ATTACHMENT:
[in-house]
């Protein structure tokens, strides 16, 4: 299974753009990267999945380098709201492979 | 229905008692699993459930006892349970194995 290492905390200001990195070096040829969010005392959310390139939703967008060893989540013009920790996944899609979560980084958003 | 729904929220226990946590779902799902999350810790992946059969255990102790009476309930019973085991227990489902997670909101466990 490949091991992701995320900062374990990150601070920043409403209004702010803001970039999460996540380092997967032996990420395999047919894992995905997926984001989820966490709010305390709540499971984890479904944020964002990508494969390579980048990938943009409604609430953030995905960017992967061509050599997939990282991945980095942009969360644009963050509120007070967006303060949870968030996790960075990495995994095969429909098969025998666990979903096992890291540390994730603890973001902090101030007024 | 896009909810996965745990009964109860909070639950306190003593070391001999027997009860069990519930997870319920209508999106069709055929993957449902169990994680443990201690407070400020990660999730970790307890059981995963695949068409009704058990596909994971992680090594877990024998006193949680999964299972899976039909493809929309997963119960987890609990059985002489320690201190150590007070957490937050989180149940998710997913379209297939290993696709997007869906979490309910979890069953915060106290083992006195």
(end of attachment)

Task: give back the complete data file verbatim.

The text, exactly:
[in-house]
């Protein structure tokens, strides 16, 4: 299974753009990267999945380098709201492979 | 229905008692699993459930006892349970194995 290492905390200001990195070096040829969010005392959310390139939703967008060893989540013009920790996944899609979560980084958003 | 729904929220226990946590779902799902999350810790992946059969255990102790009476309930019973085991227990489902997670909101466990 490949091991992701995320900062374990990150601070920043409403209004702010803001970039999460996540380092997967032996990420395999047919894992995905997926984001989820966490709010305390709540499971984890479904944020964002990508494969390579980048990938943009409604609430953030995905960017992967061509050599997939990282991945980095942009969360644009963050509120007070967006303060949870968030996790960075990495995994095969429909098969025998666990979903096992890291540390994730603890973001902090101030007024 | 896009909810996965745990009964109860909070639950306190003593070391001999027997009860069990519930997870319920209508999106069709055929993957449902169990994680443990201690407070400020990660999730970790307890059981995963695949068409009704058990596909994971992680090594877990024998006193949680999964299972899976039909493809929309997963119960987890609990059985002489320690201190150590007070957490937050989180149940998710997913379209297939290993696709997007869906979490309910979890069953915060106290083992006195």